New York Yankees
New York Yankees
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- AAA: Scranton/Wilkes-Barre Yankees International League, AA:Trenton Thunder Eastern League, Advanced A: Tampa Bay
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After finishing the previous season with a losing record for the first time in 40 years, the Yankees entered the 1966 campaign with an air of uncertainty surrounding them. Foremost on everyone’s mind was whether the team’s poor performance was merely an aberration, or whether it instead represented a portent of things to come. Had injuries to star players such as Mickey Mantle, Roger Maris, and Elston Howard merely set the team off course temporarily, or had the club’s core group of veteran players grown old together all at once?
The Yankees received the answer to that question almost immediately, when they won only four of their first 20 games. The team’s poor start prompted general manager Ralph Houk to relieve Johnny Keane of his managerial duties. Hoping he might be able to breathe some life into the team himself, Houk exchanged his business suit for a Yankee uniform, assuming managerial responsibilities of the team once more.
The change in managers did little to help the Yankees. They posted a record of just 66-73 under Houk the remainder of the year, finishing the campaign with a mark of 70-89, in 10th and last place in the American League. The last-place finish was the franchise’s first since the team changed its name from the Highlanders to the Yankees in 1913.
Nothing really went right for the team all year long. Mickey Mantle and Roger Maris again missed extensive playing time due to injuries. Mantle played well when he found himself able to take the field, hitting 23 homers, driving in 56 runs, and batting .288 in only 333 at-bats. Nevertheless, he was just a shadow of his former self. Limping more noticeably than ever before, Mantle no longer possessed either the fielding or the base-running skills he once had.
Meanwhile, Maris came to the plate only 348 times, hit just 13 home runs, knocked in only 43 runs, and batted just .233. Robbed of his home-run power by the injured hand he suffered the previous season, Maris no longer found himself able to drive the ball out of the ballpark on a regular basis. Furthermore, fans of the team believed most of the negative things the New York media wrote about him in the newspapers and, as a result, they booed him mercilessly every time he stepped into the batter’s box.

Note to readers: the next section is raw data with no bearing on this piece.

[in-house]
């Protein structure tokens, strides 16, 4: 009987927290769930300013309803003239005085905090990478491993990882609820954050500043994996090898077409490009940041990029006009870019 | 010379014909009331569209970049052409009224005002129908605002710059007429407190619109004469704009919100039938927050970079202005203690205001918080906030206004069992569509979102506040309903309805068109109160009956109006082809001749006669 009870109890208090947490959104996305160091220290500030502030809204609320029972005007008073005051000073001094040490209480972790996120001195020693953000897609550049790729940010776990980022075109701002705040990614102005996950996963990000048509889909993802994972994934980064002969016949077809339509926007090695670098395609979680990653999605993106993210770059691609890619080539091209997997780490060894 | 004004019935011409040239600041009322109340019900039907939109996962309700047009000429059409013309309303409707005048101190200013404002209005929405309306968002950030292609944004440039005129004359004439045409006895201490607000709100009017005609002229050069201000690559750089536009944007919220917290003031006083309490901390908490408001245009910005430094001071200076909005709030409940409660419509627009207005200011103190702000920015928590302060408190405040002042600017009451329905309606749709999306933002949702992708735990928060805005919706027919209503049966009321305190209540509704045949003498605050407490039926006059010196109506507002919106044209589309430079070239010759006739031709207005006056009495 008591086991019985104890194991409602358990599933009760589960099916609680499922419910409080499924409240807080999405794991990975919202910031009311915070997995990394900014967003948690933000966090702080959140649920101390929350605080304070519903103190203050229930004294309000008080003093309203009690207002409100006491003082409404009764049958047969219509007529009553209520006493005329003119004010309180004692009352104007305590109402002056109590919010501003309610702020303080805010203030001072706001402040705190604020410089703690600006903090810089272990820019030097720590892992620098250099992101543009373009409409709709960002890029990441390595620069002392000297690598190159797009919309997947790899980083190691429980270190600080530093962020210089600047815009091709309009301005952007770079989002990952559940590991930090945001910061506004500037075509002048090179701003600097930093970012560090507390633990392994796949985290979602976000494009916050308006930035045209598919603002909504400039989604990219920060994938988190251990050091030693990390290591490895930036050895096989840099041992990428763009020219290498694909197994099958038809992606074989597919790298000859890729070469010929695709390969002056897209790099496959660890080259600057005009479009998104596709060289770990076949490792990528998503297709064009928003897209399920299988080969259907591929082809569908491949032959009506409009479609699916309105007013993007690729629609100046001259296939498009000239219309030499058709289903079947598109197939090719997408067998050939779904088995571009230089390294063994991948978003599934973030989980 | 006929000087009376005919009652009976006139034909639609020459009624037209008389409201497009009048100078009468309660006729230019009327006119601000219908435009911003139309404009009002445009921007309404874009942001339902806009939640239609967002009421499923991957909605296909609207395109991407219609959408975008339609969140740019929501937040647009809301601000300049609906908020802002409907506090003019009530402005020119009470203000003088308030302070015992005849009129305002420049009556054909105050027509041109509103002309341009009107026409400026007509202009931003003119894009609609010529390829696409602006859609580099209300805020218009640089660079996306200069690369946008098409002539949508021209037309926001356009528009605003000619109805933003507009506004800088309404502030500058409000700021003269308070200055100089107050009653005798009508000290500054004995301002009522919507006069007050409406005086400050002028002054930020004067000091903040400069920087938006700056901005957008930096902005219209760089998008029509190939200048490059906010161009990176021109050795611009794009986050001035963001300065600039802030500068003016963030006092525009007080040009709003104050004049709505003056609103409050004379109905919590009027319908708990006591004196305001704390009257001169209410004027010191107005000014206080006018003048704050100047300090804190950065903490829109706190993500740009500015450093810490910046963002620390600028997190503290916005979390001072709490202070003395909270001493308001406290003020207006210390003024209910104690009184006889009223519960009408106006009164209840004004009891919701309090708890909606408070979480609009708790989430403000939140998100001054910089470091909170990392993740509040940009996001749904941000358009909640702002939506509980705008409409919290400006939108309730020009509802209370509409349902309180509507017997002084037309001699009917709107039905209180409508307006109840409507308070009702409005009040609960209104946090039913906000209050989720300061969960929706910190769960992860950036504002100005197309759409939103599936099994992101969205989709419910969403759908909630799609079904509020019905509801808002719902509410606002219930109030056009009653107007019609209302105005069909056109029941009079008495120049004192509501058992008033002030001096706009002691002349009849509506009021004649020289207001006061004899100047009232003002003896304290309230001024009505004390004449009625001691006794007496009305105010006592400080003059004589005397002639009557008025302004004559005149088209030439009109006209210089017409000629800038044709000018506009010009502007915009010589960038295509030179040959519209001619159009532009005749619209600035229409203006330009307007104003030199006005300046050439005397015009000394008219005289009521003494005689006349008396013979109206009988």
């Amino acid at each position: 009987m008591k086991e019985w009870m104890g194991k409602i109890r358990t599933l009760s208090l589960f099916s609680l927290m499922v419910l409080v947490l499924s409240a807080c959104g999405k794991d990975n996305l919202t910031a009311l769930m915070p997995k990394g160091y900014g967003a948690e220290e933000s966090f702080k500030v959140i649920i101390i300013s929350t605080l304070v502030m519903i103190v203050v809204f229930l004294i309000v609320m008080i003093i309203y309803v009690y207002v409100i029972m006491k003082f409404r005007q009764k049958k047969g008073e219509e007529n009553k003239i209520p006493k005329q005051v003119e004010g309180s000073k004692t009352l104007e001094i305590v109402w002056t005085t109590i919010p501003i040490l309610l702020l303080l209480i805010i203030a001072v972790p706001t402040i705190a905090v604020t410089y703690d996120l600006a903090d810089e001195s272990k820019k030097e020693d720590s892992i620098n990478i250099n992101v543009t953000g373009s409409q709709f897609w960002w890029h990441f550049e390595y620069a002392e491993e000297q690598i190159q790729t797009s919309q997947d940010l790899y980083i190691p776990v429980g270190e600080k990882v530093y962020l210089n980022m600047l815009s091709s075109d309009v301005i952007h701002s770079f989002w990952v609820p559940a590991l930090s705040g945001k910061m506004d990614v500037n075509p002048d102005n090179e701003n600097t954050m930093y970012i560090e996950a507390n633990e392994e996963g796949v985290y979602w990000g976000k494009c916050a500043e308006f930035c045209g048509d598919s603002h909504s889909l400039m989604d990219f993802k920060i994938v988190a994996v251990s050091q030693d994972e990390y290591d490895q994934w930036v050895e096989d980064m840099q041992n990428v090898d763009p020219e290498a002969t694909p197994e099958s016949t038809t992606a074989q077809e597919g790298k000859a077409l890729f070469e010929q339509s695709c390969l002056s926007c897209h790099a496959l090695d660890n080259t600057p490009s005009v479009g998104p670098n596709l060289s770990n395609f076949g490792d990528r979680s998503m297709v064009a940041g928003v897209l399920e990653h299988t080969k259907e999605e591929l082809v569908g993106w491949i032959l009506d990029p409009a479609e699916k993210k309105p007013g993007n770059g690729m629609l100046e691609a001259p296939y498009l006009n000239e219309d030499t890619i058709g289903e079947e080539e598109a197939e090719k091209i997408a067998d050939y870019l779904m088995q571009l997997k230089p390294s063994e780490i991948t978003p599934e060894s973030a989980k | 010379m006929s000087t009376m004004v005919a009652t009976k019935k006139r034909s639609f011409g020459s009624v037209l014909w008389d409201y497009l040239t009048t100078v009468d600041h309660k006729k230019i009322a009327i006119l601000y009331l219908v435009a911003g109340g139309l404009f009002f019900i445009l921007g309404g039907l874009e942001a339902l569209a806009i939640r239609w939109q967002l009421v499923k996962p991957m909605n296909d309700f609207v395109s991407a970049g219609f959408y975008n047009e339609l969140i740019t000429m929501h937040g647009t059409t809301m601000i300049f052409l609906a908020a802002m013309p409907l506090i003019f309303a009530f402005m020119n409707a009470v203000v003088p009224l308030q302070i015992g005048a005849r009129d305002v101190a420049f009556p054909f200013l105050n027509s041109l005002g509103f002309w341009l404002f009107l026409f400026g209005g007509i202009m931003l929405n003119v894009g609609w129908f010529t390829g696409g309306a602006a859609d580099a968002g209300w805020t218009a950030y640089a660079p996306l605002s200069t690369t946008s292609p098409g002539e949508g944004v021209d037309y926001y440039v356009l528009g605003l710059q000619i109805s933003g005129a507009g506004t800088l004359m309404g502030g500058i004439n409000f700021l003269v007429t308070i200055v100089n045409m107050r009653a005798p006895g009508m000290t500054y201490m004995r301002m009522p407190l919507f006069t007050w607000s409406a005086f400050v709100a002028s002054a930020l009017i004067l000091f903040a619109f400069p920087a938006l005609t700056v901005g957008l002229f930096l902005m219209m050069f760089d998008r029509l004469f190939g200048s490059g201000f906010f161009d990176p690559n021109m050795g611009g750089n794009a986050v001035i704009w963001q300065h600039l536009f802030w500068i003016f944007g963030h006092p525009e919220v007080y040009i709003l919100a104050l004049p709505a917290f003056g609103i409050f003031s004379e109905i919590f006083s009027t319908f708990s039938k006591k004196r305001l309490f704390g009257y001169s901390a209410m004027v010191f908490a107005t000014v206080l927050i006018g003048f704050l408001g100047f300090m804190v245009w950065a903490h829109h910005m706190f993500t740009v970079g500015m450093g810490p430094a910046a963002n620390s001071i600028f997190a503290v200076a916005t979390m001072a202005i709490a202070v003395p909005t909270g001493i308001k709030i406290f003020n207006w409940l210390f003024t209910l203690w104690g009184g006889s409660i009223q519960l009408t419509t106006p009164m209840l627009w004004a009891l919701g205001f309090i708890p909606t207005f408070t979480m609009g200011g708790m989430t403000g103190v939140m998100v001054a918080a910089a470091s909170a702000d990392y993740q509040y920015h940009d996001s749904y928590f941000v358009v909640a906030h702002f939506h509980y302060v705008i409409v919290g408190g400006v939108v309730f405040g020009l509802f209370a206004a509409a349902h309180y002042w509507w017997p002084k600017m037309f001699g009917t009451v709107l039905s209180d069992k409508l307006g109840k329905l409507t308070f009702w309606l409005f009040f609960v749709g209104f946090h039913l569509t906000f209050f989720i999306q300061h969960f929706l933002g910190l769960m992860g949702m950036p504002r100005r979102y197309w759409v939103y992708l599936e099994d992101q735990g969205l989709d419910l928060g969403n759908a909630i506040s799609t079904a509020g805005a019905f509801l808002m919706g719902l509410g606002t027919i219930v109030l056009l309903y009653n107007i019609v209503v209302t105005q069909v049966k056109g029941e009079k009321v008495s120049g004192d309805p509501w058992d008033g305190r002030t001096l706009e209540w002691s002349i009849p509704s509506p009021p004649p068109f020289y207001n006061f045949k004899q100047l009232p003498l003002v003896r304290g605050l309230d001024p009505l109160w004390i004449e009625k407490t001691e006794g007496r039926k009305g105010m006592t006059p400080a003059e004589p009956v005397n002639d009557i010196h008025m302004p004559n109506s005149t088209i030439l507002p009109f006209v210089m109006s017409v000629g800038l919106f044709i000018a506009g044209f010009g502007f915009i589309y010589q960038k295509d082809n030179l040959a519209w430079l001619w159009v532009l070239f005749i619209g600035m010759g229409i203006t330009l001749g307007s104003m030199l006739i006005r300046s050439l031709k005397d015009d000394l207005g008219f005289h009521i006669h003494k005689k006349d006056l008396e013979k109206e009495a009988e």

The pitching staff experienced its share of problems as well. Whitey Ford's circulatory problems in his pitching arm grew progressively worse, forcing him to be removed from the starting rotation in mid-May. Although Ford pitched fairly effectively out of the bullpen for much of the season, he eventually had to have shoulder surgery on August 25th. Ford finished the season with a 2-5 record and a 2.47 ERA. Jim Bouton also continued to be plagued by arm problems. After missing the season’s first two months, Bouton ended the campaign with a record of just 3-8.
Even Mel Stottlemyre suffered through a difficult year. Experiencing adversity for the first time in his young career, Stottlemyre finished the season with a record of 12-20 and an ERA of 3.80, although he managed to lead the team with 251 innings pitched and three shutouts.
Rookie left-hander Fritz Peterson represented one of the few bright spots on the team. Peterson compiled a record of 12-11, along with a 3.31 ERA and a team-leading 11 complete games. Fellow rookie Stan Bahnsen appeared in only four games but made quite an impression in his major-league debut. The hard-throwing right-hander took the mound for the first time on September 9, during a 2-1 Yankee victory at Fenway Park. Entering the game in relief, Bahnsen proceeded to strike out all three batters he faced, with two of his victims being sluggers Carl Yastrzemski and Tony Conigliaro.
Joe Pepitone was the team’s top offensive performer, leading the club with 31 home runs, 83 runs batted in, and 85 runs scored. He also earned his second consecutive Gold Glove for his outstanding work at first base.
Most of the season’s other high points involved Mickey Mantle, who tied Babe Ruth on July 23rd on the Yankees’ all-time list of games played. Mantle also hit the ninth grand slam home run of his career on the same day. Less than a week later, on July 29th, Mantle moved ahead of Lou Gehrig into sixth-place on the all-time home-run list when he hit the 494th homer of his career during a 2-1 Yankee victory over the White Sox at Chicago’s Comiskey Park.
Although neither man performed particularly well, Bobby Richardson and Mel Stottlemyre were both named to the A.L. All-Star Team. Richardson, who batted .251 and scored 71 runs, also was selected to The Sporting News All-Star Team. Yet, even though he turned just 31 years of age a few days earlier, Richardson decided to officially announce his retirement on August 31.
When all was said and done, the team that had come within one game of winning the World Series just two years earlier had become arguably the worst team in baseball. Like a captain deserting his sinking ship, Dan Topping sold his 10 percent stock interest in the team to CBS and resigned as club president on September 19. CBS executive Mike Burke succeeded Topping as president of the team. He named Lee MacPhail the club’s new GM shortly thereafter.